Bill English’s role in trying to “cover up” spying on Kim Dotcom faces scrutiny after new evidence shows the internet entrepreneur was under illegal surveillance longer than previously admitted.
The Prime Minister has refused to comment citing ongoing legal action unlike predecessor John Key, who made his initial public apology to Dotcom during a slew of High Court proceedings and went on to answer questions.
But the legal action which disclosed the extended spying also targets English specifically, saying he acted “unlawfully” when he signed a ministerial certificate intended to bury the spying operation forever.
A High Court judgment made public last week included a key detail which stated surveillance on Dotcom went on longer than previously sworn testimony from spies had admitted.
Previous sworn testimony to the High Court has seen Government Communications Security Bureau (GCSB) staff stating they spied on Dotcom until January 20, 2012 the day of the police-FBI raid which saw Dotcom and three others arrested.
But the latest High Court judgment said the spying continued until March 22, 2012 and has drawn focus back to those involved at the time the GCSB first admitted illegal surveillance.
English was at the centre of it and documents filed with the High Court seeking compensation for the illegal spying include allegations English “acted unlawfully” when the spying was about to come out.
The original claim against the GCSB stated “the Honorable Bill English acted unlawfully in signing the ministerial certificate suppressing all details of the GCSB’s involvement” in the police raid on Dotcom.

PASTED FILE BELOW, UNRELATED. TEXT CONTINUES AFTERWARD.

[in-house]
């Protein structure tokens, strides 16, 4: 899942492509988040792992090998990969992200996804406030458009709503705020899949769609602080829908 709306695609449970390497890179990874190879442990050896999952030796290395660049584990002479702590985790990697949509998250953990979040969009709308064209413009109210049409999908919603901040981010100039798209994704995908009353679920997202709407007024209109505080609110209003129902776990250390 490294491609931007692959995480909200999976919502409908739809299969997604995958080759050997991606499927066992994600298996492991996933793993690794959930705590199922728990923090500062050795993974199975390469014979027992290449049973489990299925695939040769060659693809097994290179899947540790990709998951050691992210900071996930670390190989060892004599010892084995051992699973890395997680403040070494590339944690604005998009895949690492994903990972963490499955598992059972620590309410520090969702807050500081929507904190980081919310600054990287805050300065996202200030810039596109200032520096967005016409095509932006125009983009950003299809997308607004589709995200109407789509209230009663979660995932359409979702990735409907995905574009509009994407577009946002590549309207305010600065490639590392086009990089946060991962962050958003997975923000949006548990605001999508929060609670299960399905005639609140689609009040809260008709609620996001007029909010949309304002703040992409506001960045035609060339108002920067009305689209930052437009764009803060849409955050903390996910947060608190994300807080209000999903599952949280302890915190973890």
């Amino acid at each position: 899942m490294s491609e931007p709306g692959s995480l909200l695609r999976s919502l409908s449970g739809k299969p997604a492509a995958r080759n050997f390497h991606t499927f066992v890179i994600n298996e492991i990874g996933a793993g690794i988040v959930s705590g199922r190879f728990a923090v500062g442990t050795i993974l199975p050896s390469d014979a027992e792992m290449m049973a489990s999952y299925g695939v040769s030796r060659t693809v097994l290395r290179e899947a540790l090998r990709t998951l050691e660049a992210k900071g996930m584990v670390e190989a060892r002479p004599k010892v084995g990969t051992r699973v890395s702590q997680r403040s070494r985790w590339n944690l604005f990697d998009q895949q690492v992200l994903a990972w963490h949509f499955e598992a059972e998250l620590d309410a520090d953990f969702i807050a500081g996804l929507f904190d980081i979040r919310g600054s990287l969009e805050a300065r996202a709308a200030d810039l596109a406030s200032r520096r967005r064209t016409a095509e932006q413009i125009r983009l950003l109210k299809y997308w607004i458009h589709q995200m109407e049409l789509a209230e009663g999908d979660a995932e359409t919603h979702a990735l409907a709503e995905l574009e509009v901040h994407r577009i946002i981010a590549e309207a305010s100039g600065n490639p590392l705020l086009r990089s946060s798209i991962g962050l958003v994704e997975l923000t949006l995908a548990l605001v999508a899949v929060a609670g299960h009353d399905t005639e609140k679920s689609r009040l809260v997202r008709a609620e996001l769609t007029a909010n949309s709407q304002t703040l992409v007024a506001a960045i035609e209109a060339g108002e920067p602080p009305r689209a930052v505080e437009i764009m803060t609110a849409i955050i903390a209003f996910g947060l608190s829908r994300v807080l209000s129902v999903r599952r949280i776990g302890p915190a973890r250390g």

English came to be involved when the possibility of spying emerged in 2012 during a court hearing in the Dotcom case.
In the weeks leading up to it being made public the GCSB went to English, who was acting Prime Minister at the time because Key was out of the country, to try to have its involvement made a State secret.
English was briefed by then-GCSB director Ian Fletcher and the former acting director and legal expert Hugh Wolfensohn on the GCSB’s assistance to police in the raid which saw Dotcom and three others arrested on copyright charges.
What English was told is not known but he signed the only ministerial certificate known to have been issued, giving a total legal shield to anyone involved to refuse any court or other order revealing details.
When it emerged that Dotcom and two others spied on his then-wife Mona and co-accused Bram van der Kolk were New Zealand residents, the ministerial certificate collapsed because the GCSB had broken its own law to carry out surveillance on them.
Key then apologised although his comments at the time do not appear to carry any specific reference to when the spying ended.
The New Zealand Herald asked English’s office if he was made aware of the dates over which the surveillance took place and whether he was told the spying went longer than the January 20, 2012 date in court documents.
The spokeswoman refused to answer, saying “as the matter may be subject to further court action, it would inappropriate to comment further”.
The GCSB has likewise refused to answer questions, also citing the court action. GCSB minister Chris Finlayson has claimed the same.
Dotcom said the new spying period covered when he was in Mount Eden prison awaiting bail a period during which he has previously claimed to have been under surveillance.
“The ministerial certificate was an attempted cover-up. Bill English must have been briefed that GCSB was facing legal troubles because of unlawful conduct.
Dotcom said there would be new legal action taken to try to extract details from the GCSB.
There was also a police investigation into the GCSB with a decision not to prosecute because there was no intent the GCSB just did not understand its own law.
But the question of the legality was raised between police and the GCSB on February 20 2012. A review by Wolfensohn led to it wrongly deciding it had not broken the law a week later.
It took Dotcom’s lawyers to eventually point out that the error was clearly illegal.
NZME-New Zealand Herald